Despite the declining rates of fish farming in Assam, ICCo gathered women fish farmers together to create the cooperative society, Champavati Meen Palan Samabai Samiti. Established in 2020, the collective has a total of 2000 women fish farmers today. The cooperative society has empowered women to embark on their careers in commercial fish farming. The women have gained access to resources, training, and support, which have contributed to their success as fish farmers.
Women encounter sexism daily, as many conservative members of society do not believe that women should work or be in charge of their own finances. Many of the fish-farming women are also of a lower caste; the intersectionality of their identities makes this job even more daunting as they experience systemic racism and sexism. Champavati Meen Palan Samabai Samiti challenges the gender norms in Assam and exemplifies how gender-inclusive approaches can combat environmental degradation and promote sustainable practices.
In addition to bolstering women’s safety, all-women cab services such as Taxshe offer employment opportunities for marginalized women. (Photo courtesy of Taxshe/Women’s Media Centre)
Women in India constantly fear for their safety, especially at night when they travel alone. A 2013 survey found that 94 percent of women worry about their safety when travelling alone. In 2018, the Thompson Reuters Foundation ranked India at the top of the most dangerous countries for women in the world.
Recognizing the precarity of women’s safety throughout India, the government and stakeholders established women-only cab services as a way to improve the safety and comfort of women travelling alone and empower women drivers at the same time. A Some of the companies include Sakha Cabs, Taxshe, She Taxi, SheCab Dehradun, Go Pink Cabs, Priyadarshini Taxi, and Dovely.
I think it’s important for women to have these services because we may need to travel late due to work or emergencies. This also gives agency and employment to women drivers, which I like. – Shweta Sharan, writer and educationist
Many of the women drivers that are employed by these taxi services are first-generation professionals in their families. Stigma and misogyny have prevented women from working outside the home or having financial independence. As they carry out their jobs as drivers and their household chores, such as cooking and cleaning, they are still often subject to stigma, violence, and abuse in their homes. Driving has traditionally been seen as a “man’s job”, therefore most women in the workforce rarely think about pursuing a career in driving. Vandana Suri, founder of Taxshe, agreed that it is very challenging to find women who want to take up driving professionally.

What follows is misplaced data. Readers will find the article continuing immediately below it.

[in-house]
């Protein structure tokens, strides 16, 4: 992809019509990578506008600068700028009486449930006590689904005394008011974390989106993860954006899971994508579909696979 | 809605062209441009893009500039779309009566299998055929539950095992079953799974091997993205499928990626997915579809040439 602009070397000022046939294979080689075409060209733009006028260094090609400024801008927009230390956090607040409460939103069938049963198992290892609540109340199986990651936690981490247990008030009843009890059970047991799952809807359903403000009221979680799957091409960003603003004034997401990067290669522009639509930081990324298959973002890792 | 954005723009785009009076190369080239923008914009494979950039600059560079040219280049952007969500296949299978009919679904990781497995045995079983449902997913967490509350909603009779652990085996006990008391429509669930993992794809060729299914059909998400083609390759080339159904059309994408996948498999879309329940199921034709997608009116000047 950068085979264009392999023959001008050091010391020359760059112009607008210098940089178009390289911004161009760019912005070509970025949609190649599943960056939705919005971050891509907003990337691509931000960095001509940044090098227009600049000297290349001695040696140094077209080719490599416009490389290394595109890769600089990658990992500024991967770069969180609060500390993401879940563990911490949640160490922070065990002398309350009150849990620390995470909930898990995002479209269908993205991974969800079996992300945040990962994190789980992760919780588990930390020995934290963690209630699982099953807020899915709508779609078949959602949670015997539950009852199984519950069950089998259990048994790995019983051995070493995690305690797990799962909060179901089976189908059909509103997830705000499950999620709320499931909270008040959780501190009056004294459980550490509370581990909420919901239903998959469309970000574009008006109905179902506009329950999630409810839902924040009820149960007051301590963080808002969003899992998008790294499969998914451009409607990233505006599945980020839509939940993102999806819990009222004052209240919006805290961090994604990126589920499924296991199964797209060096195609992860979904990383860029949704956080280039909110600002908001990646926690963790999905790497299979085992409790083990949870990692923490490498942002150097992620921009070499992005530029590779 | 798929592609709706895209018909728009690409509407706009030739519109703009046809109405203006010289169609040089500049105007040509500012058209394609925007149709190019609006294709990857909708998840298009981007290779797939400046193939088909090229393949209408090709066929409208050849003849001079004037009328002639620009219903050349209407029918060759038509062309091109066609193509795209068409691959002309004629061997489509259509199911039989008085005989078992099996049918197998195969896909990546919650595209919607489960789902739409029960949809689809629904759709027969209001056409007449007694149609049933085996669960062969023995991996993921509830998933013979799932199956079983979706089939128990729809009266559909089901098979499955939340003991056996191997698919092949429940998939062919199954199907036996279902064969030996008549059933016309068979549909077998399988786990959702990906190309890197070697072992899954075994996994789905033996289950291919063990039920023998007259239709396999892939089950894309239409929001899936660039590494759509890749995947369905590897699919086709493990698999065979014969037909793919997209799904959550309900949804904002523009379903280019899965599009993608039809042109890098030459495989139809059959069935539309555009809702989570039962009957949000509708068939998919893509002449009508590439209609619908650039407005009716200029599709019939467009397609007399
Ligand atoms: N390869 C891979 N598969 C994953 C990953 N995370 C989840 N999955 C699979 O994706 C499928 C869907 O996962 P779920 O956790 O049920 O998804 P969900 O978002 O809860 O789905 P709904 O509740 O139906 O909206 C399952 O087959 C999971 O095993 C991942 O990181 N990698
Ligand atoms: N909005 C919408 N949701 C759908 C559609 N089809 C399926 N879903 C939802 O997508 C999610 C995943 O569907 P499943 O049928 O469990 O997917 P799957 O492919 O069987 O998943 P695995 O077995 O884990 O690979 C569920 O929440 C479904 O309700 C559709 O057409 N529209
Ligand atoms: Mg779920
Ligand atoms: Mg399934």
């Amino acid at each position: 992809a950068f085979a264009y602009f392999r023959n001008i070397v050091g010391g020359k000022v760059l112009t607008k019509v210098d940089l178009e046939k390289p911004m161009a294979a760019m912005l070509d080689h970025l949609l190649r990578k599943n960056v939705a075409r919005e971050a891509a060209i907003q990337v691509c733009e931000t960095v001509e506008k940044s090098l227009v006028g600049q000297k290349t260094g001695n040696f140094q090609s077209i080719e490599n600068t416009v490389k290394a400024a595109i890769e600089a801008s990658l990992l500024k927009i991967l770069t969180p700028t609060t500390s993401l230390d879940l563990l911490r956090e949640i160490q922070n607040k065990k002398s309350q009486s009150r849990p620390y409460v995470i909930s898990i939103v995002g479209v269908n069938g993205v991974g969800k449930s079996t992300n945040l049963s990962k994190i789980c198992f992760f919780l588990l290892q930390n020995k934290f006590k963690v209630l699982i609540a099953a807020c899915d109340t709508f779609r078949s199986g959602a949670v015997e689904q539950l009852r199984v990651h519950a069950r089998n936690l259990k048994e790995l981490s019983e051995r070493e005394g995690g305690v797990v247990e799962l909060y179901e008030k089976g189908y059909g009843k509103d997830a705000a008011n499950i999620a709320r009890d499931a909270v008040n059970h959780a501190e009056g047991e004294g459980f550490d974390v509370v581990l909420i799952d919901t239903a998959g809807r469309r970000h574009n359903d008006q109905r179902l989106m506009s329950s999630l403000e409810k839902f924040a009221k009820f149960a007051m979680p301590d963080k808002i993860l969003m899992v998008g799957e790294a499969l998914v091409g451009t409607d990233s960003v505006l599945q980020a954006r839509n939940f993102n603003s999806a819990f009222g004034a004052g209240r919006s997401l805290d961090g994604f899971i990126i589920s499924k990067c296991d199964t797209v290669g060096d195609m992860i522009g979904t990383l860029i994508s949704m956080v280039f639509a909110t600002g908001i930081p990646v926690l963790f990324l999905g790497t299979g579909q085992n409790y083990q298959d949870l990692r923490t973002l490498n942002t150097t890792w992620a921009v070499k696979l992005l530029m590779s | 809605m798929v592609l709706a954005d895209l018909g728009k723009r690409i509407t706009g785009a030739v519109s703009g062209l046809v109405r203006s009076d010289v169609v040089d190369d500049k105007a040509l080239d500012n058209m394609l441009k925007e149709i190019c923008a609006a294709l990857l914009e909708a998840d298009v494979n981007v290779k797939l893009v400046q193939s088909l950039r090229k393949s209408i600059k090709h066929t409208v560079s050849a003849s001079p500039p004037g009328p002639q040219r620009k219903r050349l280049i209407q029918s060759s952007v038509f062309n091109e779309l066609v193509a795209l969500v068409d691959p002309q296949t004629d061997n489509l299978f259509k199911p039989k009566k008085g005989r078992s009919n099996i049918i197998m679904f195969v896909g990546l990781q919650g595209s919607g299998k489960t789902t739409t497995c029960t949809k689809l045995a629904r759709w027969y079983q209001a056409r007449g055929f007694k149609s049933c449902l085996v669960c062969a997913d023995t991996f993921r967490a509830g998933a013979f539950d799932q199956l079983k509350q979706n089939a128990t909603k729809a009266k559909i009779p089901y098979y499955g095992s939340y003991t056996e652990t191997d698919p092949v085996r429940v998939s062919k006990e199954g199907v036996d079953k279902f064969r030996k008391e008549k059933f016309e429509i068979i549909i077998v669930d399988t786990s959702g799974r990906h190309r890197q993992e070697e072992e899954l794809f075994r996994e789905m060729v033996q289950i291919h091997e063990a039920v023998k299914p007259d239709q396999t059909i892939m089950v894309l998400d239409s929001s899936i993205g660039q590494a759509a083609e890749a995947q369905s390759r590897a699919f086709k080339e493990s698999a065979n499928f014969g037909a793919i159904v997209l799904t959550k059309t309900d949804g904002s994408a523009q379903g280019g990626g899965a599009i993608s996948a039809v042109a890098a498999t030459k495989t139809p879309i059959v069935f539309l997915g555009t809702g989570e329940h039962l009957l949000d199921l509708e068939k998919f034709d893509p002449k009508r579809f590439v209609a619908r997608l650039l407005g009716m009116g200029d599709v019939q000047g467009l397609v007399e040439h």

The demand for these all-women cab companies has grown over the years, however as many of the companies are still quite small in scale, bookings typically take place over the phone, on WhatsApp, or by filling out an online form on a website. It is estimated that there are around 200 to 250 professional women drivers in India.
We’re training women to drive and are relaunching post-COVID. It is very difficult to break the stereotype that women can also take up driving as a career. The biggest issue is to find women and convince them to drive. As there’s no work-sharing at home, even if a woman is a professional driver, she has to finish all her tasks at home before leaving for work. – Shruti Kaushik, founder of SheCab Dehradun
Inaara Merani (she/her) recently completed her Masters degree at the University of Western Ontario, studying Gender, Sexuality, and Women’s Studies with a specialization in Transitional Justice. In the upcoming years, she hopes to attend law school, focusing her career in human rights law.
Inaara is deeply passionate about dismantling patriarchal institutions to ensure women and other marginalized populations have safe and equal access to their rights. She believes in the power of knowledge and learning from others, and hopes to continue to learn from others throughout her career.